Media Review: Band of Brothers

World War II stories provide a thread that is weaved throughout our Washington, DC Education Programs.  This in turn spurs on our Education Program Leaders (EPL) to search out resources to help build their understanding of this era and also to add stories to their repertoire.  HBO’s mini-series, , was reviewed by two EPLs – Julie and Andrew.  Together their perspectives provide a comprehensive overview of this series.

WW2 blog

*Warning spoilers ahead*

Overview of Miniseries

The HBO series Band of Brothers has to be the finest “boots on the ground” military films ever produced. The research, writing and filmography are second to none. Producers, directors and actors took Stephen Ambrose’s book by the same name and produced a film that not only captured the events leading up to the D-Day invasion up to the end of the war through the eyes of Easy Company, but also gave us an up-close, intimate look at the men in the Company. We experienced the deep down emotions of the soldiers as they endured events beyond a regular person’s experience. The film gave us the overall picture of soldiers fighting for freedom in a foreign land. “What are we fighting for”? was a common phrase—until late in the series, the horrific discovery of the concentration camp at Dachau outside of Munich made it abundantly clear.     -Julie

In an age of mind-numbingly pandemic entertainment, full of fictional zombie apocalypses and plot-less action, the critically acclaimed World War II mini-series, Band of Brothers, slaps viewers out of their mindless slumber. It awakens them to the realities and complexities of life before, during and after World War II. In stark contrast to this modern age of sensationalistic news and reality TV rubbish ruling the airwaves and internet, Band of Brothers pins viewers in their seats with award-winning storytelling and cinematography that is filled with all the complexities and emotions brought about by a world at war.     -Andrew

Sneak Peak

Each of the 10 episodes in Band of Brothers emphasizes the story of a different Easy Company soldier. During the Battle of the Bulge, for example, the series focuses in on “doc” Roe and his battle to save lives while almost completely surrounded. David Webster in the episode, The Last Patrol, struggles with re-acclimating to life with his comrades as the war draws to a close. Besides the individual soldiers emphasized in each episode, Band of Brothers further tracks with key characters such as Richard Winters and his alcoholic best friend, Lewis Nixon, for the duration of the series. This high powered focus on a select few soldiers connects viewers emotionally with the fears, despair, courage and camaraderie that are only experienced through the horrors of combat.

Band of Brothers straps viewers into their seats and takes them on a vast journey, unlike modern dramas with little plot development and a buildup that leaves their audience on a

fabricated cliff-hanger. With the storytelling focus on individual soldiers, the viewer experiences the sensation of the plot moving forward as each individual story ties into the on-marching grand narrative of the war. The tempo and scope of the series goes from intimate conversations between two buddies in a fox hole to full blown explosive scenes of war in an instant. These contrasts in filmography and storytelling serve to emphasize each moment, each scene, and each conversation that takes place in the series.     -Andrew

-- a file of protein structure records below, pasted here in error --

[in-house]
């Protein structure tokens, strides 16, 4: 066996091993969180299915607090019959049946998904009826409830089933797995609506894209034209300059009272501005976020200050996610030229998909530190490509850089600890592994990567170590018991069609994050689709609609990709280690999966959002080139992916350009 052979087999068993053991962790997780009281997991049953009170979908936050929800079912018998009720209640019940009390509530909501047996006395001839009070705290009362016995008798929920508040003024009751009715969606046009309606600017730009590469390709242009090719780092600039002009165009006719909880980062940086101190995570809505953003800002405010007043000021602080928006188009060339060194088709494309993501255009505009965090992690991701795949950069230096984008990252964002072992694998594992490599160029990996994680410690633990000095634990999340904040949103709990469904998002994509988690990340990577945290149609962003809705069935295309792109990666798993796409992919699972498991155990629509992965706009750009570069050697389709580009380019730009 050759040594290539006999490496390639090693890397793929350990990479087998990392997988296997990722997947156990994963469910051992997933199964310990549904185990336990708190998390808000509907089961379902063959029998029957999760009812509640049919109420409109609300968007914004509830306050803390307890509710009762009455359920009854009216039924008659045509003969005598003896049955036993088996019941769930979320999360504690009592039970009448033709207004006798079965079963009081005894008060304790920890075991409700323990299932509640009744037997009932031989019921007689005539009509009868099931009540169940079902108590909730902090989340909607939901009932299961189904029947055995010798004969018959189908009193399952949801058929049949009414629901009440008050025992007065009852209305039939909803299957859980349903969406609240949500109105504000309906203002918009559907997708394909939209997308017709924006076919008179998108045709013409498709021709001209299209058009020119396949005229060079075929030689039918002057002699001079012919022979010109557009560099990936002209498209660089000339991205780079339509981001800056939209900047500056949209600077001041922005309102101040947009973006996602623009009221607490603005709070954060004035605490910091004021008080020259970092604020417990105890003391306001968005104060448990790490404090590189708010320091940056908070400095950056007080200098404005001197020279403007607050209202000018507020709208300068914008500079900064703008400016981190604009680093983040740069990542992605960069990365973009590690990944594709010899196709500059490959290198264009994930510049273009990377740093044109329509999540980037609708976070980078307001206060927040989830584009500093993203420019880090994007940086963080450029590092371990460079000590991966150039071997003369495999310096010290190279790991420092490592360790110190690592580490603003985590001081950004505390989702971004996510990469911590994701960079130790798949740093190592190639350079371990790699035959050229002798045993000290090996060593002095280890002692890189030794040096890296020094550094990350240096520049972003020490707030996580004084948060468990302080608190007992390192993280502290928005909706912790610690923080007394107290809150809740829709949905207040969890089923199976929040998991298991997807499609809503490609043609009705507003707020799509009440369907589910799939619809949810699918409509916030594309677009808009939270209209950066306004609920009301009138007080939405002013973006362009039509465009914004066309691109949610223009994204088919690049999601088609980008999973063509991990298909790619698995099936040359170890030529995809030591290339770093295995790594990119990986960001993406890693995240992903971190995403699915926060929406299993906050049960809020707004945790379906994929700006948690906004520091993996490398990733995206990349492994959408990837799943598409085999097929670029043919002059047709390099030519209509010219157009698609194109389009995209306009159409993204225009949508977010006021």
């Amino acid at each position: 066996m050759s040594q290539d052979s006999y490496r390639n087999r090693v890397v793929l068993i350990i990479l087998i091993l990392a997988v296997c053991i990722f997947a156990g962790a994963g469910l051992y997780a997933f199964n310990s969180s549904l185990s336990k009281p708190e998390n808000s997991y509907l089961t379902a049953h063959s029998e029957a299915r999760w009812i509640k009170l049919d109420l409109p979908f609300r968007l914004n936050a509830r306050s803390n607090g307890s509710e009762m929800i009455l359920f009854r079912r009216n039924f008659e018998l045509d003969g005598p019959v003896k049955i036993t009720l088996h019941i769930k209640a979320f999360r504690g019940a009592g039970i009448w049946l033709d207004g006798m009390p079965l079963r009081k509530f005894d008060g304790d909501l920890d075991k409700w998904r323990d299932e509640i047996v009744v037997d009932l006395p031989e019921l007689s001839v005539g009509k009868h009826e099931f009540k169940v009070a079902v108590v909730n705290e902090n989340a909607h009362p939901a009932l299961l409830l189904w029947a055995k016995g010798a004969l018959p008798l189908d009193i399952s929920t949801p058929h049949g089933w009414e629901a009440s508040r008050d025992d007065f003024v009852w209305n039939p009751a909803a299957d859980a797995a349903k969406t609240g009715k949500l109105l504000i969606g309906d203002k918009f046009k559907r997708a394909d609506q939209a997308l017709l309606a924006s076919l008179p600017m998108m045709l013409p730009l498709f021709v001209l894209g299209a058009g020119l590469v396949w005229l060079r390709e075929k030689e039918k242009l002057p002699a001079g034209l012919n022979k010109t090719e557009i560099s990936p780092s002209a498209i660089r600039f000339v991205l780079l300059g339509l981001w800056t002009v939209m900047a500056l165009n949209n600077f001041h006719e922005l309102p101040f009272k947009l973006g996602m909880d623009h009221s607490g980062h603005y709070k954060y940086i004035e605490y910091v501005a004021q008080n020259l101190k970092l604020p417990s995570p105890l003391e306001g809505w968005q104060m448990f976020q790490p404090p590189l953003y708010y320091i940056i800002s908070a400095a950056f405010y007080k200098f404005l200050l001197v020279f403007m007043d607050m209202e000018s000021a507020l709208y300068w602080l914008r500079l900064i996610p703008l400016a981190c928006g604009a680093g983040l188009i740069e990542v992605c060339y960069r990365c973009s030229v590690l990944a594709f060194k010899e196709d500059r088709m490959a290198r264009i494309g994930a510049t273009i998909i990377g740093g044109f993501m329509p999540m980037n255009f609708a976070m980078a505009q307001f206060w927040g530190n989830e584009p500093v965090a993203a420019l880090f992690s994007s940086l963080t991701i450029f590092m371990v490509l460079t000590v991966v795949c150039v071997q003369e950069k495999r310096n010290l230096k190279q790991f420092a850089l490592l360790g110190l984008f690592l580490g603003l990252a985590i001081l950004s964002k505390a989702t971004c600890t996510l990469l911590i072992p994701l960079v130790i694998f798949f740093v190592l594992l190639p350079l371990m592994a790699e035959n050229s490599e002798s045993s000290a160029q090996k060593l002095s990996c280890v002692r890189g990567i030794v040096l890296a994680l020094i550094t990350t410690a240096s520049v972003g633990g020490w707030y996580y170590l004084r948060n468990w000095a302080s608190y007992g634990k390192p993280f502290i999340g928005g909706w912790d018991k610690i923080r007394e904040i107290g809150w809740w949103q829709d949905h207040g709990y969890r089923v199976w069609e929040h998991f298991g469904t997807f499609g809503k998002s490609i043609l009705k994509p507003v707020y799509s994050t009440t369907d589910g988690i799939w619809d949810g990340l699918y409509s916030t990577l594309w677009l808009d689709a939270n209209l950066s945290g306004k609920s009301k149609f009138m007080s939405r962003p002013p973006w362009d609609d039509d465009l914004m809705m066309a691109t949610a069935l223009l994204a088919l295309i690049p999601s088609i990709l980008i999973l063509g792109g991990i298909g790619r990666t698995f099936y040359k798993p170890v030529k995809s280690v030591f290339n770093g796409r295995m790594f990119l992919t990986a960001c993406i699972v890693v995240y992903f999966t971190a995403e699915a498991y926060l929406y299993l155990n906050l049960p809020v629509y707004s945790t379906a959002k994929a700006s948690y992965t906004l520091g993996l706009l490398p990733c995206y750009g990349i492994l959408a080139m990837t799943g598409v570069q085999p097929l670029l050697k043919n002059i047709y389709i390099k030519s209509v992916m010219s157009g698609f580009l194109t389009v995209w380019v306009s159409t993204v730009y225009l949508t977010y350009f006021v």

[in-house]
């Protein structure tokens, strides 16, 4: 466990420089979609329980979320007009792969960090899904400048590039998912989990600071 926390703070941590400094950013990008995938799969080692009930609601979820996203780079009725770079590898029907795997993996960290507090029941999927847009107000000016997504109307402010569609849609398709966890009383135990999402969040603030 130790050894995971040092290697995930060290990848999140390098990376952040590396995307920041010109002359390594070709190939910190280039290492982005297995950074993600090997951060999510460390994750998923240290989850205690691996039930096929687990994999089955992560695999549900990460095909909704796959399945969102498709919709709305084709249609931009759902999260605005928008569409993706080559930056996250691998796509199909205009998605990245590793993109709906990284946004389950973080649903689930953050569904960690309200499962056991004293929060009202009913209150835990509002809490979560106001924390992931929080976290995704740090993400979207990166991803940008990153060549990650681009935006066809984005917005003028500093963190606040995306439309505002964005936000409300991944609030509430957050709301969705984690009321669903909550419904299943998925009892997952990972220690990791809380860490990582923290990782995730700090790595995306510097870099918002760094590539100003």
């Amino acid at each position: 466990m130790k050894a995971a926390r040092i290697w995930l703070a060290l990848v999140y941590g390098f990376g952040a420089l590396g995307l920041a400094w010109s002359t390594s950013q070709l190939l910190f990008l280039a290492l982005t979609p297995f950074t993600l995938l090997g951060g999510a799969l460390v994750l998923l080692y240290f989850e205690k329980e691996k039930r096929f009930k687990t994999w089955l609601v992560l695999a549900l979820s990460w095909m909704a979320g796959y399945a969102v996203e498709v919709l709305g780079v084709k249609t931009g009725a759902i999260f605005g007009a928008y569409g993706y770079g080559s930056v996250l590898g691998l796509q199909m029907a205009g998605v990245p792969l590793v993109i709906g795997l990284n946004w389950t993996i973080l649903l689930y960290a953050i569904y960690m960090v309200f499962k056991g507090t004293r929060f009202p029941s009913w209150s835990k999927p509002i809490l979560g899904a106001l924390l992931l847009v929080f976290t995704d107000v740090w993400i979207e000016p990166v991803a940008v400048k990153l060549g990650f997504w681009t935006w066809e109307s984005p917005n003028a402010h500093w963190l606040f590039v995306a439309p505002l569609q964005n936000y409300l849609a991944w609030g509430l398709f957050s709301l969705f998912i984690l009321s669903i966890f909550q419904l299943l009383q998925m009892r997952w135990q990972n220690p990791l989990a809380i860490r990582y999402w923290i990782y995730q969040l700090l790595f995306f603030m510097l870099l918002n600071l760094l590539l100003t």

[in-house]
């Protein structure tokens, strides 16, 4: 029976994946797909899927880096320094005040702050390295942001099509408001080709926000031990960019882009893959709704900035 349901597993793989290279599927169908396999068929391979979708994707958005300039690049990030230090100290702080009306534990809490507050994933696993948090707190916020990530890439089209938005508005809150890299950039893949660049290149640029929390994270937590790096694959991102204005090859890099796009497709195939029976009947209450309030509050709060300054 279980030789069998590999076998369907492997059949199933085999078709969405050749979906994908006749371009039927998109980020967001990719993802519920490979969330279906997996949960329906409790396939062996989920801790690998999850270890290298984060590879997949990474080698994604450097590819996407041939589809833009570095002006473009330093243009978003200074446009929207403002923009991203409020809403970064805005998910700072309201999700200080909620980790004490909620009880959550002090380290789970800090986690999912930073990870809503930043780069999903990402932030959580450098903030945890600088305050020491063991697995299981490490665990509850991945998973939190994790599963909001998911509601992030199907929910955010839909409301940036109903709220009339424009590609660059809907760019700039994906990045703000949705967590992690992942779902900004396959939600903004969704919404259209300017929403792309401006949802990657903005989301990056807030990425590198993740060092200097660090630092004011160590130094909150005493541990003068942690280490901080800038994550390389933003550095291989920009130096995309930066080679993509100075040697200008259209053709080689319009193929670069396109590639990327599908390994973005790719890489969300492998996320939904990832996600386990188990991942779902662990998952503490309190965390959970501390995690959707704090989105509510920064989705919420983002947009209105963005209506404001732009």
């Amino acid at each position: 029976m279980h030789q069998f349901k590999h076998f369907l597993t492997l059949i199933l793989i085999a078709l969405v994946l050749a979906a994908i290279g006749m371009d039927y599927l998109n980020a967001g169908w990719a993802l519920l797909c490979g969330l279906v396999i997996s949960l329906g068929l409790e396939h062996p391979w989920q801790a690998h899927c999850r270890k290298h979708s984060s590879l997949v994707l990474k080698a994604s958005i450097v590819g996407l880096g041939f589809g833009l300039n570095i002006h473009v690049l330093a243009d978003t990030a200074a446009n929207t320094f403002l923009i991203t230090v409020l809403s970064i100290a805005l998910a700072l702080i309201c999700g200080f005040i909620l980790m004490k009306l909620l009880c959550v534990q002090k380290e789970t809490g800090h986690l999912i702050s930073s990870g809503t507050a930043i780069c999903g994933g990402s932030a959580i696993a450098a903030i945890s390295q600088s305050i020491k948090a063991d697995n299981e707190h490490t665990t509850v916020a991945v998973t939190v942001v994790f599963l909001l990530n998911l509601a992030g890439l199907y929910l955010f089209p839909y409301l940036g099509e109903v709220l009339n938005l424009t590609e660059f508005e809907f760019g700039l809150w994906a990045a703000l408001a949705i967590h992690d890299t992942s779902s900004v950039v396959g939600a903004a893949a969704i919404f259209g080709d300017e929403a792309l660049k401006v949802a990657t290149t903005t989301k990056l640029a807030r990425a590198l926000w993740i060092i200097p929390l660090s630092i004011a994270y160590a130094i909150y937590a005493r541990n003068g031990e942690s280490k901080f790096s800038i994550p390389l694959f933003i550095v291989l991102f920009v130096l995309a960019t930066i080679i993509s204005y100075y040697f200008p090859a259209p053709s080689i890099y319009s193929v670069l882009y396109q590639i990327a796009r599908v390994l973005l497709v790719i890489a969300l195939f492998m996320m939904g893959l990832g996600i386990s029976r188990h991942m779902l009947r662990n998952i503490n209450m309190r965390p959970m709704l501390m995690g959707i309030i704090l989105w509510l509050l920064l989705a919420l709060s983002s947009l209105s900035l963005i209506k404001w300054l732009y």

Filmography

The style of filmography had a tremendous effect on the realism of the series. This technique puts the audience right smack in the middle of the fighting.  The camera moves unsteadily with the action at ground level, which adds to the intensity of the scene.  It was first used in Saving Private Ryan, produced also in part by Tom Hanks and Steven Spielberg.      -Julie

Accuracy of Film

Understand that Band of Brothers reveals the turmoil and horror of war for those men in who fought in battle. It also, and more importantly, portrays the emotions and complexities of life for soldiers in the buildup to and aftermath of battle. The series is honest in its depictions of battles, death, sorrow and grief. Due to the frequency of strong language and violent images, viewer discretion is advised. 

That said, those looking for a realistic depiction of what the greatest generation did for the United States of America and the world, need look any further than the non-fabricated, real-life stories presented in this series. For those ready to experience their sacrifice, Band of Brothers returns viewers to a world and time very different from today.     -Andrew

The mini-series ends with Major Richard Winters and what is left of Easy Company at Hitler’s mountain retreat, “the Eagle’s Nest”, drinking Hitler’s wine. That is my daughter Sarah’s favorite scene. “It says something about having a job to do and getting it done”, she says. 

Sarah and her husband, Tony, share a little something with Easy Company as they both deployed with the 101st to Iraq back in 2007. They both agreed that the film was certainly accurate and realistic in all aspects. Especially, the combat scenes as Tony has been involved in several fire fights while in combat.

Even those not interested in studying military history would enjoy Band of Brothers. Its story is compelling. The soldiers are believable and connect with the audience. Lastly, the story is true. It draws the audience into the mission of every American soldier fighting for freedom in Europe.     -Julie


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